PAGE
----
A federal Judge from the Eastern District of Tennessee has dramatically reduced a consumer attorney’s request for an award of attorney’s fees and costs in Fair Debt Collection Practices Act (FDCPA) cases involving an accepted Offer of Judgment.  The cases were LaPointe v. Midland Funding, LLC (Case Nos. 2:15-CV-171 and 2:15-CV-172, United States District Court, Eastern District of Tennessee)


The plaintiff in this case filed two separate Complaints against the defendants on June 22, 2015. The two cases raise claims under the FDCPA. The two Complaints are virtually identical. Both raised claims against the same defendants for violations of the FDCPA regarding the collection to two debts originally incurred by the plaintiff to two different creditors, i.e. Wal-Mart and JC Penney.

Defendants filed their Answers on August 24, 2015. On the same day, the defendants filed a Motion to Consolidate the two actions. Also on the same day, the defendants tendered Offers of Judgment to the plaintiff in both cases. These Offers consented to Judgments against the defendants for $1001.00 plus attorney’s fees and costs for each case.

According to plaintiff’s counsel’s records, counsel began working on responses to the Motion to Consolidate the same day the defendants tendered the Offers of Judgment on August 24, 2015. Counsel’s time records confirm that he waited until September 8, 2015, to inform the plaintiff of defendants’ Offers of Judgment. Plaintiff accepted these offers the same day they were presented to him. Almost two hours before filing notices of accepting the Offers of Judgment, plaintiff’s counsel filed responses to the Motion to Consolidate.

On September 8, 2015, the plaintiff notified the Court of his acceptance of the Offers of Judgment by filing notices with the Court. The Court entered the Judgments on September 9, 2015. Thus, the Motion to Consolidate was rendered moot. Then, on September 23, 2015, the defendants tendered to plaintiff two checks for $1,001. 00.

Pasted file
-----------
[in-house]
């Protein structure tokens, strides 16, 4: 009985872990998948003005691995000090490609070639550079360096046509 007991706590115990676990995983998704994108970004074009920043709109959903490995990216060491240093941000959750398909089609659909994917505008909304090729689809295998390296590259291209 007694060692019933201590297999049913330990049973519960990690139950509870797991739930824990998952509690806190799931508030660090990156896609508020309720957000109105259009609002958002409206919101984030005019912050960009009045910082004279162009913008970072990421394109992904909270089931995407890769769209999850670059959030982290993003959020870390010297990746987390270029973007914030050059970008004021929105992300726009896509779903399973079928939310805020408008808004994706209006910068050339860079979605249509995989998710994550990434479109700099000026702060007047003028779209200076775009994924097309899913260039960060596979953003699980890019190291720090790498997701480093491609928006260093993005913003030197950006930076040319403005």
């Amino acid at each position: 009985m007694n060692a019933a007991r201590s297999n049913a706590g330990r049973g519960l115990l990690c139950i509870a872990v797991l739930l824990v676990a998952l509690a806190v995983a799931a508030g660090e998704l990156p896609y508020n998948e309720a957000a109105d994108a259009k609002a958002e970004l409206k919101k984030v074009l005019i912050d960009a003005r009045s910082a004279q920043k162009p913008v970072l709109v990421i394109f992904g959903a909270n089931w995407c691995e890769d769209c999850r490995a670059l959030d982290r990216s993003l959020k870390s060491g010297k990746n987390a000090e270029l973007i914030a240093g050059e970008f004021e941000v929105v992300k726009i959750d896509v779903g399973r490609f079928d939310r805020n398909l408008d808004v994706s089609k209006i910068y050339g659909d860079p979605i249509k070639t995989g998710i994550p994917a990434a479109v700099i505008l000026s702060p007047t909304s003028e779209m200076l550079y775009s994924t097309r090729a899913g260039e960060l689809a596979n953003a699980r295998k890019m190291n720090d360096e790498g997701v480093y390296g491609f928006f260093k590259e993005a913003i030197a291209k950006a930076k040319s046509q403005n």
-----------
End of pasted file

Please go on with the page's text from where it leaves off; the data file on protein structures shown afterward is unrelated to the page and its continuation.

On October 19,2015, plaintiff’s counsel filed the instant Motions for Attorney’s Fees and Costs. In case number -171, counsel seeks $7,133.00 in attorney’s fees and costs of $470.90 in costs for a total of $7,603.90. In case number -171, counsel seeks $6,650.50 in attorney’s fees and $467.47 in costs for a total of $7, 117.97. The combined request was for attorney’s fees of $13,783.50 and costs of $938.37, for a total of $14,721.97.

The defendants opposed the motions, arguing:

  1. That the total request of $14,721.97 for duplicative and unnecessary work on two identical lawsuits should not be honored and the award should be reduced
  2. That the cases should have been brought in one suit
  3. That a majority of the work claimed was performed after the Offers of Judgment
  4. That the hourly rate requested was excessive

The Opinion

The Opinion and Order were issued by J. Ronnie Greer, United States District Court Judge.

The Judge began his opinion with a review of the federal fee-shifting statutes like the FDCPA. He wrote:

“Attorney’s fees for successful litigants under federal fee shifting statutes are commonly calculated using the “lodestar” method of multiplying the number of hours reasonably expended by a reasonable hourly rate. The reasonableness of the hours expended and the attorney’s hourly rate must be considered on a case-by-case basis.